Finally, there are six races that are tight enough that weather could determine the outcome by bringing voters out or keeping them away. Two are in northeast Texas: HD-2, where Republican Dan Flynn and Democrat Danny Duncan are fighting over an open seat; HD-4, where Rep. Betty Brown, R-Terrell, is challenged by Democrat Mike Head, whose father, Fred Head, is a former House member. In southeast Texas, the map favors Democrat Paul Clayton in HD-19, but Republican Mike "Tuffy" Hamilton has run a stronger race and has the blessing of the outgoing Democratic incumbent, Rep. Ron Lewis. Rep. Gene Seamon, R-Corpus Christi, faces Democrat Josephine Miller in a contest that has been on most watch lists for a year. It's still a toss-up. Rep. Rick Green, R-Dripping Springs, is beset by ethical lapses, but is still hanging in there against one of the best-financed challengers on the Democratic side this year, Patrick Rose. And the open-seat Austin race between Republican Jack Stick and Democrat James Sylvester also remains too close to call.
Preview: Speaker's Race
The best contest that's not on the ballot is the race for speaker, and you can spin the story however you would like to spin it. Our look at the contests is based on interviews with people on both sides of the ledger and like any average, it doesn't accurately present either side's view of the outcomes. We have 18 races that could, on a strange and strong night, go either way.
Our GOP base number is 71–that's the number of races that seem already decided in favor of the elephants. If they were to win all 18 of the unsettled contests, they'd have 89 members in the next House (or 90, if they could fill Ron Clark's empty seat), a clear majority and one that would almost certainly put the gavel in the hands of Rep. Tom Craddick, R-Midland. The Democrats' base number is 60. Give them all of the undecided seats and they'd have 78 seats, a quite unlikely result that would leave the House under the control of Rep. J.E. "Pete" Laney, D-Hale Center, for a record sixth term.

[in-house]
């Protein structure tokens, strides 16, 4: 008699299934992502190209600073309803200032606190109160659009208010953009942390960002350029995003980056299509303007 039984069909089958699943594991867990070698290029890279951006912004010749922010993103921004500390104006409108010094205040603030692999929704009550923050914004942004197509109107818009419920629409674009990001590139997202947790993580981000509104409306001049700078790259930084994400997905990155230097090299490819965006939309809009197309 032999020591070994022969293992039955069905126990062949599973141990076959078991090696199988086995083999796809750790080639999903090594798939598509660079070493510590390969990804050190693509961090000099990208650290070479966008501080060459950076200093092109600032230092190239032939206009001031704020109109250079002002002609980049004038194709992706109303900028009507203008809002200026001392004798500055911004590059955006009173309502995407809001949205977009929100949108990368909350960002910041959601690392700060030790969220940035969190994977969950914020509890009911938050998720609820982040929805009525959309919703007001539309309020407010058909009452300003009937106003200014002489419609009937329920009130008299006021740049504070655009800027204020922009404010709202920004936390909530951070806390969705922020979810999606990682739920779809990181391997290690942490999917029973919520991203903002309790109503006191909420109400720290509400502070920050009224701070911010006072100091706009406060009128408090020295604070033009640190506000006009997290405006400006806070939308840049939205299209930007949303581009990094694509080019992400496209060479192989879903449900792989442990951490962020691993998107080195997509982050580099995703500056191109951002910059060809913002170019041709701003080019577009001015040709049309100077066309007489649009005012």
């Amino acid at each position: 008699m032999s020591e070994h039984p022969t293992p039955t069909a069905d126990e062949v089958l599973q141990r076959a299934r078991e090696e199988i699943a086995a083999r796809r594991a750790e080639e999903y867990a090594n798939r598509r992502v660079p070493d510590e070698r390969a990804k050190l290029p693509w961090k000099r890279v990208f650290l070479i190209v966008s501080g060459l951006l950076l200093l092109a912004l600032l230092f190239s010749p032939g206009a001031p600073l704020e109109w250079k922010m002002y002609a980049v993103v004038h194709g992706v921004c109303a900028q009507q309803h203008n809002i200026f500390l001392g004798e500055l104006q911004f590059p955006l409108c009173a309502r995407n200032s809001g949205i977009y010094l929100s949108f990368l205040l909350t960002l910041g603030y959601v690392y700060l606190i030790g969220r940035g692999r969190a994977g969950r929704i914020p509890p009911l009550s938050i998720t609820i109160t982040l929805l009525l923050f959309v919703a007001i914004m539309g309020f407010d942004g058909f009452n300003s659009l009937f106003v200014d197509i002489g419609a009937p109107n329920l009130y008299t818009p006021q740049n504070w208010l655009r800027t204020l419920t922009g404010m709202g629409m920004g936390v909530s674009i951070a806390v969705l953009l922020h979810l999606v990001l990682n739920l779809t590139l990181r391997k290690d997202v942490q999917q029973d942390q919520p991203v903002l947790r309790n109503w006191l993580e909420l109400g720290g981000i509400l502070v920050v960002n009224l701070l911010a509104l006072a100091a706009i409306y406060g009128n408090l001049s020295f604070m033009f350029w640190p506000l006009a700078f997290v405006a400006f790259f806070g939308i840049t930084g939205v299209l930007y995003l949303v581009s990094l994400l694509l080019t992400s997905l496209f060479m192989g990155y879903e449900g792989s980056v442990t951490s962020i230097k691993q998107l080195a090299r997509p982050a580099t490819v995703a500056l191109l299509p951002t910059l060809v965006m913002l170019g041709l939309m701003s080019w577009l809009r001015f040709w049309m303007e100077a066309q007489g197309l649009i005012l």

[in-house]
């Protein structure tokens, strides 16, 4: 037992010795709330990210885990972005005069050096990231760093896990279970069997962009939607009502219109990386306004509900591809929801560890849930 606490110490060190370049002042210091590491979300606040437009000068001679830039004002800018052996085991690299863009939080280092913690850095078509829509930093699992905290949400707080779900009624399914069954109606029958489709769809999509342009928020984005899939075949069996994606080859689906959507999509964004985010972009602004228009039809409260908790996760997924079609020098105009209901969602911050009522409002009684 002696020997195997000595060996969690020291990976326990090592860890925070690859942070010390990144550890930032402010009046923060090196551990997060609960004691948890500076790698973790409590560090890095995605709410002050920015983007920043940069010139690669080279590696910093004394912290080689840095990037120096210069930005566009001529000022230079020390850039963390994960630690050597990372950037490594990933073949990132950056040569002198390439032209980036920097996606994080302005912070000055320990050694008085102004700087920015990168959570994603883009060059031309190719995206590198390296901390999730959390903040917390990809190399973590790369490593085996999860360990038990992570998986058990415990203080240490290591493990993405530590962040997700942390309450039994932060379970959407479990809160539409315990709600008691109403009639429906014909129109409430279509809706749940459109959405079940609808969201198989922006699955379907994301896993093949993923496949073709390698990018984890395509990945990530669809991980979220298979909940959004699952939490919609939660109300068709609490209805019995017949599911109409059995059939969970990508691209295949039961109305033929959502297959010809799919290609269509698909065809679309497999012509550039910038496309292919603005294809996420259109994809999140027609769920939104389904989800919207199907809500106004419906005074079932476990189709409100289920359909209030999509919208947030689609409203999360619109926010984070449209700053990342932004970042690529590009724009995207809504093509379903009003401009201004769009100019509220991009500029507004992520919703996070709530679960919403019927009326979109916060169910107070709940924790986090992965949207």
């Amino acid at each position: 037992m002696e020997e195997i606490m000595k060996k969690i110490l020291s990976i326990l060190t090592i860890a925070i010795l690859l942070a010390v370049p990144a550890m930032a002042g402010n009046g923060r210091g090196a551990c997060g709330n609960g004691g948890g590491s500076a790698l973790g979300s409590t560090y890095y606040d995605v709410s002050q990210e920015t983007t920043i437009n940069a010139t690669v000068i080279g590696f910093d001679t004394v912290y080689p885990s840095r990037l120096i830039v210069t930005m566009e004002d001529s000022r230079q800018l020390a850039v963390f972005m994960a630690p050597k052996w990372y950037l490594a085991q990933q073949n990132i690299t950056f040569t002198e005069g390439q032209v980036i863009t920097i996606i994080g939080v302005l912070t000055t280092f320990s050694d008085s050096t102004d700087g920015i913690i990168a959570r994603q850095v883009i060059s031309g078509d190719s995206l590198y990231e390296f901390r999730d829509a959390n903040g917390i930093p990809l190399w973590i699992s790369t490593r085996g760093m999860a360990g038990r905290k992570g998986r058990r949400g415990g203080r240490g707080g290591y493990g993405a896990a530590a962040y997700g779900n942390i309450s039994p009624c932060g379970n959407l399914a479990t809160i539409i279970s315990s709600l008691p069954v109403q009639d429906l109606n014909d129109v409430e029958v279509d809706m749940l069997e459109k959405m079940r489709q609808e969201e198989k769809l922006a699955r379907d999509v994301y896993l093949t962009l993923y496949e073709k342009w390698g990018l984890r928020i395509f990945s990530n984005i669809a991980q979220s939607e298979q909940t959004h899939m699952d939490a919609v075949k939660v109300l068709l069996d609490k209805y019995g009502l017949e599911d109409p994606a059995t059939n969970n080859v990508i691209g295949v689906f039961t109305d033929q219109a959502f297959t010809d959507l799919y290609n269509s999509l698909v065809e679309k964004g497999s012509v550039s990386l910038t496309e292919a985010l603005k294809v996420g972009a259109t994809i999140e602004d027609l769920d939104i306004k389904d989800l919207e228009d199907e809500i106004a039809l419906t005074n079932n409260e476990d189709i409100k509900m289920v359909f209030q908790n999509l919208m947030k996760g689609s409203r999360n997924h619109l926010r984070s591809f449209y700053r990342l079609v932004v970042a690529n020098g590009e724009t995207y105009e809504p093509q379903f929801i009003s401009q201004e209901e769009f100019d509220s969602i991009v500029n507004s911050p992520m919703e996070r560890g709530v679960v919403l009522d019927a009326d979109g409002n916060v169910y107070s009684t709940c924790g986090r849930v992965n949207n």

This is more likely: Give the Republicans their leaners, and the Democrats their leaners, and let the election winds blow only the six toss-up seats. That would yield a final result in this range: 78 Republicans and 71 Democrats if it's a good night for the donkeys, and 84 Republicans and 65 Democrats if it's a good night for the GOP. That would leave huge question marks over the speaker's race, since Laney would have to make Republicans stick with him–in spite of a majority–to win, and Craddick would have to overcome a small bloc in his own party that won't vote for him. Add three Republican names and maybe more as potential speakers if neither frontrunner can succeed: Reps. Toby Goodman of Arlington, Edmund Kuempel of Seguin, and Brian McCall of Plano.
Murder, He Wrote
The spin coming out of the Rick Perry camp is that he's well ahead of Tony Sanchez and is running the season's most unvarnished attack simply to help less advantaged Republicans like David Dewhurst and Greg Abbott, who are in tight races for lieutenant governor and attorney general. The Dewhurst item is, in fact, part of Perry's closing message to Republican voters, in emails and appearances.
Or take the Sanchez spin, that Perry is worried that the Democrat is catching up and that turnout will be big enough to swamp the GOP boat, and ran the ad to try to cut it off. The ad's effect isn't clear. It features two former federal agents saying that Sanchez's Tesoro S&L was used to launder drug money for the same Mexican criminals who tortured and killed DEA officer Enrique "Kiki" Camarena.